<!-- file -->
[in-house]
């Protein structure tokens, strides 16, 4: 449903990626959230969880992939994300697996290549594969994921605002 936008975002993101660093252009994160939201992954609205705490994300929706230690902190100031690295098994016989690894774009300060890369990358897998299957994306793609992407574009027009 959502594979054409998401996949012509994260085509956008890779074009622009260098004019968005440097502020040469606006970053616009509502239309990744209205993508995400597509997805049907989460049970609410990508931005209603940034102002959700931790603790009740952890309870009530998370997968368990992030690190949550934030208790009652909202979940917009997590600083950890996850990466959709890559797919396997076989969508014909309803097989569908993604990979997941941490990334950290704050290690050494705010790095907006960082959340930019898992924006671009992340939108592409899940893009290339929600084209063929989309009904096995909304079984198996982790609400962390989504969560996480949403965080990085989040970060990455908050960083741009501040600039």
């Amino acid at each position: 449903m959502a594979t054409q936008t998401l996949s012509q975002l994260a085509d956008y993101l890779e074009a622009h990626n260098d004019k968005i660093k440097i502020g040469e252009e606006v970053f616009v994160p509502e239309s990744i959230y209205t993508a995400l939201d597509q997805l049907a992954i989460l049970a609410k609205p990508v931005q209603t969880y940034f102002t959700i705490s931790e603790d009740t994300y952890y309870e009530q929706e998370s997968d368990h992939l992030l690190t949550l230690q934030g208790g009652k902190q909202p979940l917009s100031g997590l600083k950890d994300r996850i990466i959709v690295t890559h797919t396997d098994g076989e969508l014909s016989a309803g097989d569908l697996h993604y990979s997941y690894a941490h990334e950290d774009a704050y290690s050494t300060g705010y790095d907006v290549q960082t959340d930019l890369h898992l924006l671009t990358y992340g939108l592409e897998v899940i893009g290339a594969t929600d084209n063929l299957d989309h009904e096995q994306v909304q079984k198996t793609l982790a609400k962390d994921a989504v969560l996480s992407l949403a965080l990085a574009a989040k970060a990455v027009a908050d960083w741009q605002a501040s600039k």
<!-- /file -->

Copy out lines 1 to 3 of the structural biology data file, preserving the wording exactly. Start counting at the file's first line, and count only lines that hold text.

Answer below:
[in-house]
């Protein structure tokens, strides 16, 4: 449903990626959230969880992939994300697996290549594969994921605002 936008975002993101660093252009994160939201992954609205705490994300929706230690902190100031690295098994016989690894774009300060890369990358897998299957994306793609992407574009027009 959502594979054409998401996949012509994260085509956008890779074009622009260098004019968005440097502020040469606006970053616009509502239309990744209205993508995400597509997805049907989460049970609410990508931005209603940034102002959700931790603790009740952890309870009530998370997968368990992030690190949550934030208790009652909202979940917009997590600083950890996850990466959709890559797919396997076989969508014909309803097989569908993604990979997941941490990334950290704050290690050494705010790095907006960082959340930019898992924006671009992340939108592409899940893009290339929600084209063929989309009904096995909304079984198996982790609400962390989504969560996480949403965080990085989040970060990455908050960083741009501040600039």
């Amino acid at each position: 449903m959502a594979t054409q936008t998401l996949s012509q975002l994260a085509d956008y993101l890779e074009a622009h990626n260098d004019k968005i660093k440097i502020g040469e252009e606006v970053f616009v994160p509502e239309s990744i959230y209205t993508a995400l939201d597509q997805l049907a992954i989460l049970a609410k609205p990508v931005q209603t969880y940034f102002t959700i705490s931790e603790d009740t994300y952890y309870e009530q929706e998370s997968d368990h992939l992030l690190t949550l230690q934030g208790g009652k902190q909202p979940l917009s100031g997590l600083k950890d994300r996850i990466i959709v690295t890559h797919t396997d098994g076989e969508l014909s016989a309803g097989d569908l697996h993604y990979s997941y690894a941490h990334e950290d774009a704050y290690s050494t300060g705010y790095d907006v290549q960082t959340d930019l890369h898992l924006l671009t990358y992340g939108l592409e897998v899940i893009g290339a594969t929600d084209n063929l299957d989309h009904e096995q994306v909304q079984k198996t793609l982790a609400k962390d994921a989504v969560l996480s992407l949403a965080l990085a574009a989040k970060a990455v027009a908050d960083w741009q605002a501040s600039k």